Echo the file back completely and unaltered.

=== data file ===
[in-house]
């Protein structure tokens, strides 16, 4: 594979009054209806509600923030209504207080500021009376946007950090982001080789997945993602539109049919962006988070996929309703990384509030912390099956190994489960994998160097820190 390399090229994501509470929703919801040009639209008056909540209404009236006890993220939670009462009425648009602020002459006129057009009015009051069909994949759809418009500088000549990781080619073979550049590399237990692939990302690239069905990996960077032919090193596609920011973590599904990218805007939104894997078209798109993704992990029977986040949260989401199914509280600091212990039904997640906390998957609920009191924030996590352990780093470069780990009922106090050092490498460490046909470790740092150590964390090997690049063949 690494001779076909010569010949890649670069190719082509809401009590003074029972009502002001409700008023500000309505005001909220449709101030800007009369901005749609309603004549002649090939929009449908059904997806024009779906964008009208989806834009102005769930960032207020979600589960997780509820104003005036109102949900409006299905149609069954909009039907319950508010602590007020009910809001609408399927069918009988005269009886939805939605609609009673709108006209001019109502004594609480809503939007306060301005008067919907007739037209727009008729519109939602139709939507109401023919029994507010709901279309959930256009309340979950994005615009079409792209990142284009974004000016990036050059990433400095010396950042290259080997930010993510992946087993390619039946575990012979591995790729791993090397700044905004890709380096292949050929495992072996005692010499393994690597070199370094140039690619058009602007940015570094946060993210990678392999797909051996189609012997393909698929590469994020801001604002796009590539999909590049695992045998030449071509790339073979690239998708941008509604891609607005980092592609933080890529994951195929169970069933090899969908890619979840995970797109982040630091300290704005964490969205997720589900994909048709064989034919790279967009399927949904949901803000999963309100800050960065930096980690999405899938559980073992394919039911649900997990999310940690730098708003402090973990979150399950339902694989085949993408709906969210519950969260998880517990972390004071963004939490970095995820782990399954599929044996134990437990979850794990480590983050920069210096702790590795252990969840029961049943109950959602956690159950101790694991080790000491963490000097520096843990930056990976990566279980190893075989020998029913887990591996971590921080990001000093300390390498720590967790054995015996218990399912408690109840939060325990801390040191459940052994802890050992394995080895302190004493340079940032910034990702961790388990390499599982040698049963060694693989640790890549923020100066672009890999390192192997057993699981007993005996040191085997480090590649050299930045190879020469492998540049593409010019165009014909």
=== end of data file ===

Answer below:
[in-house]
């Protein structure tokens, strides 16, 4: 594979009054209806509600923030209504207080500021009376946007950090982001080789997945993602539109049919962006988070996929309703990384509030912390099956190994489960994998160097820190 390399090229994501509470929703919801040009639209008056909540209404009236006890993220939670009462009425648009602020002459006129057009009015009051069909994949759809418009500088000549990781080619073979550049590399237990692939990302690239069905990996960077032919090193596609920011973590599904990218805007939104894997078209798109993704992990029977986040949260989401199914509280600091212990039904997640906390998957609920009191924030996590352990780093470069780990009922106090050092490498460490046909470790740092150590964390090997690049063949 690494001779076909010569010949890649670069190719082509809401009590003074029972009502002001409700008023500000309505005001909220449709101030800007009369901005749609309603004549002649090939929009449908059904997806024009779906964008009208989806834009102005769930960032207020979600589960997780509820104003005036109102949900409006299905149609069954909009039907319950508010602590007020009910809001609408399927069918009988005269009886939805939605609609009673709108006209001019109502004594609480809503939007306060301005008067919907007739037209727009008729519109939602139709939507109401023919029994507010709901279309959930256009309340979950994005615009079409792209990142284009974004000016990036050059990433400095010396950042290259080997930010993510992946087993390619039946575990012979591995790729791993090397700044905004890709380096292949050929495992072996005692010499393994690597070199370094140039690619058009602007940015570094946060993210990678392999797909051996189609012997393909698929590469994020801001604002796009590539999909590049695992045998030449071509790339073979690239998708941008509604891609607005980092592609933080890529994951195929169970069933090899969908890619979840995970797109982040630091300290704005964490969205997720589900994909048709064989034919790279967009399927949904949901803000999963309100800050960065930096980690999405899938559980073992394919039911649900997990999310940690730098708003402090973990979150399950339902694989085949993408709906969210519950969260998880517990972390004071963004939490970095995820782990399954599929044996134990437990979850794990480590983050920069210096702790590795252990969840029961049943109950959602956690159950101790694991080790000491963490000097520096843990930056990976990566279980190893075989020998029913887990591996971590921080990001000093300390390498720590967790054995015996218990399912408690109840939060325990801390040191459940052994802890050992394995080895302190004493340079940032910034990702961790388990390499599982040698049963060694693989640790890549923020100066672009890999390192192997057993699981007993005996040191085997480090590649050299930045190879020469492998540049593409010019165009014909």